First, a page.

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Ask HN: Why is it easier to get a raise with a new job?
88 points by a_imho 16 days ago | hide | past | web | favorite | 64 comments
Or why is it hard to get a decent raise? In my experience it is pretty much industry standard to favour new employees versus old ones, but to me it does not make any business sense (apart from showing who is boss). It cost time and money to cover for turnover and still new employees can be hit and miss. Also, they most probably need some form of training and it will be years until they have the same experience.



I found I was being 12% less than my peers. My boss said yes I'll get you a pay rise to match. 6 months later, nothing had happened. It then took me 3 weeks to get another job paying 20% more. When I told my employer I had this offer, all of a sudden the 12% appeared. I said no, too little too late - a few weeks later they said "Name your price" to stay.

Simple explanation: they saved money. Of course now they have to recruit, and then the new person needs a lot f time to learn what his company does (it's complicated). Cost is WAY more than that 12%, but it doesn't show up on the balance sheet.

So to answer OP's question: because companies don't really value their people.


Sorry to be nosy, but did you end up staying? I feel like being screwed over like that would leave a bad taste in my mouth. Every single topic involving pay from then on would just be awkward in my opinion. I may be a bad example because I have a hard time letting stuff like that go, it was very similar to a reason I left my first job in college.


It isn't exactly "screwed over" IMO but it is really poor management.


I had the exact same situation. When I left they said how much do we have to pay to get you to stay. I literally told them that there is no amount I don't want to work for a company that won't pay me what they think I'm worth. The next job I took I got a 25% pay increase, and the job after that I got another 30% pay increase. At my current company I've gotten a bigger raise every year than I ever would have asked for and occasional bonuses.


Your 2nd company didn't pay you what you are worth so clearly you so choose to work for companies like that.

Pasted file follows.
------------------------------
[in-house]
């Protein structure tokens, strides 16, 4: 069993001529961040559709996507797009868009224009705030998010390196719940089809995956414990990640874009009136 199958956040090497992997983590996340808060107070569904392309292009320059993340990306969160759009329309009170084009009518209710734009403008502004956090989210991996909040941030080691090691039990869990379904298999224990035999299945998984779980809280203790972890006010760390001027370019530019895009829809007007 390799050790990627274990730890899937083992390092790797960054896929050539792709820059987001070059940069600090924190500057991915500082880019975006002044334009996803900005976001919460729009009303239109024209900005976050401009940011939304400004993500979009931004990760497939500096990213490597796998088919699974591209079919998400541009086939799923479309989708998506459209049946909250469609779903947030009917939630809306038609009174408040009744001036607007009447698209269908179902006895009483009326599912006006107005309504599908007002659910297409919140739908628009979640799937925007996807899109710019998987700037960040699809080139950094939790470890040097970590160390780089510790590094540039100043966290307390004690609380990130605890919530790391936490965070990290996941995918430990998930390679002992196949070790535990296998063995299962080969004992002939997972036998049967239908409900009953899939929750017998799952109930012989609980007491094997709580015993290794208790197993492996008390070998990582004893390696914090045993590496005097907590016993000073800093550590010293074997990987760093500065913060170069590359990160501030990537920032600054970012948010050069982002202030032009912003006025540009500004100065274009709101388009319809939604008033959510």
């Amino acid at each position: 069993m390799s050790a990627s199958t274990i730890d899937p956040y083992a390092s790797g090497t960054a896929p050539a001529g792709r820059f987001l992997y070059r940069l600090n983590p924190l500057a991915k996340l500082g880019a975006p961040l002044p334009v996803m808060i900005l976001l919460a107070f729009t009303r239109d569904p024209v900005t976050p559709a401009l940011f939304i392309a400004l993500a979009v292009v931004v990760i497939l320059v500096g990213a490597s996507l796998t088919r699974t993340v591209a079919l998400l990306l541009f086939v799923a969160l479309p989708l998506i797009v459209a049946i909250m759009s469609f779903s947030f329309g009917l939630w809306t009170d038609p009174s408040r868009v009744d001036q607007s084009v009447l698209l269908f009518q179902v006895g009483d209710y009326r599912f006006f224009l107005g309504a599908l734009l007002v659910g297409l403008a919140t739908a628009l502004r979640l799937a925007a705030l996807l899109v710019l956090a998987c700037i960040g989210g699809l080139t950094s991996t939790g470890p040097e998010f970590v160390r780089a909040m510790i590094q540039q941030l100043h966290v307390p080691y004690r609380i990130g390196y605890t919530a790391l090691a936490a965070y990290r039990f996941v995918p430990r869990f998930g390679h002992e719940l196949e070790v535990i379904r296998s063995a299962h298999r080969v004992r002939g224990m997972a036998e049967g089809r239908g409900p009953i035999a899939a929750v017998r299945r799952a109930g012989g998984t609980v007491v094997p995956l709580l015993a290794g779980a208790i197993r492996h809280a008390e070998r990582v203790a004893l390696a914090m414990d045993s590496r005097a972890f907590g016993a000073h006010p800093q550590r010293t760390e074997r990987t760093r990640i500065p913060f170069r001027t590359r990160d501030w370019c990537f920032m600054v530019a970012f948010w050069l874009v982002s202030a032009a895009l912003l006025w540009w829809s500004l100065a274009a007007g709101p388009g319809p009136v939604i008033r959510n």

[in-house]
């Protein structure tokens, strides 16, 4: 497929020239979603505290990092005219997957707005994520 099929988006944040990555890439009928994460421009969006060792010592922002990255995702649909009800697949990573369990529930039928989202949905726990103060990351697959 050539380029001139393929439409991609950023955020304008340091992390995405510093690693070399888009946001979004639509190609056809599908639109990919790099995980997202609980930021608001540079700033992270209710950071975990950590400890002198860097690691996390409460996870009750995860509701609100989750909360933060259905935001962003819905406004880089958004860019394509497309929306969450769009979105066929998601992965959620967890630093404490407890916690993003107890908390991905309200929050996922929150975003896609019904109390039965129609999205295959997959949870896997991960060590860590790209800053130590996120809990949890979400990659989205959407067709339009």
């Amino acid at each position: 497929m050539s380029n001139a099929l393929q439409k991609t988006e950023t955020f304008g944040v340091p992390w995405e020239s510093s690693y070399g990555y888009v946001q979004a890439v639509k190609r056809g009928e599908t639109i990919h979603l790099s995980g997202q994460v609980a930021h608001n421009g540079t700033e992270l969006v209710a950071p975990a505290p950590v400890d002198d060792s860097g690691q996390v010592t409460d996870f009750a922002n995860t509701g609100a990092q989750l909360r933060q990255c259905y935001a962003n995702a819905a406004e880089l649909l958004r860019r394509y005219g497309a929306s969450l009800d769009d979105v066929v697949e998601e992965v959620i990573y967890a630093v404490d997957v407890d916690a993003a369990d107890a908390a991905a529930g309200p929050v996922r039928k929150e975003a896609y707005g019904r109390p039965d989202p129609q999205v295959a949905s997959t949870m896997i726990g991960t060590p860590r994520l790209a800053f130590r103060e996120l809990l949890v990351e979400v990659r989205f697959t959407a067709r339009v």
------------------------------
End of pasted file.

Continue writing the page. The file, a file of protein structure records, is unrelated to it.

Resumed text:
To his defense he wrote he woulldn't work for companies not paying what they thought he was worth, not what he was worth or what he was thinking he was worth. Basically companies that try to take advantage of him by paying less that what they know they should and could.


The second company in this anecdote folded my entire division after I had been working there a year. I had no idea I could get another 30% increase, it was a happy accident. And maybe before this job I couldn’t have got that pay increase.


I've seen it time and time again. An employee wants a 10% raise but management says no and the employee quits. Then after a long search a new hire comes in at 10% more. Why not just give the existing employee that 10%?

I think the reason is that big raises are not sustainable over time. If you keep giving your employees 10% raises every year, eventually you can't afford it. So you keep raises to 2-3% as long as possible and only give larger raises along with promotions, or when hiring a new employee.

I was fortunate to find out this pattern early in my career, and I was able to average 18% raises for over a decade by switching jobs nearly every year.


> I think the reason is that big raises are not sustainable over time.

I would add that new hires are seen as solutions to a problem that desperately needs a solution, unlike old employees who are just there doing their work. A company looking for a new hire is not in the same negotiating position as a company that isn't.


Basically, it's to rip off loyal employees. A huge percentage will just stay. It's not about paying you the money, they'll have to start paying everyone what they're worth. They'd rather just pay the extra 10% to take it of the table.


> I was able to average 18% raises for over a decade by switching jobs nearly every year.

Hmm. For those curious, assuming I still understand how to do basic math like this and a few relatively low starting salaries for year one:

  40k*(1.18^10) = 209k
  60k*(1.18^10) = 314k
  80k*(1.18^10) = 418k
Are you one of these software engineers I hear about making 400k? I suppose I would find 150k-200k as more believable since your bio states you are a "remote software engineer". Or maybe you over-estimated the annual raises?


I'm also a remote software engineer, and my guess is that you're starting too high. My first job (on-site in Ohio) paid something like $7.50/hr (so ~$15k annually), and I'm now at $165k base 14 years later. That puts me in the same ballpark of 18% annually.


I started at $30k in 2004 and by 2017 I made $200k. It is about 18% on average. The biggest jumps in a single year was 2009 going from $55k to $80k in a 3 month period, 2011 going from $80k to $110k, and 2013 going from $117k to $140k by using a counteroffer.

My friend asked the guy that made that 400k post on twitter. Apparently that is total compensation for people at Uber and Lyft.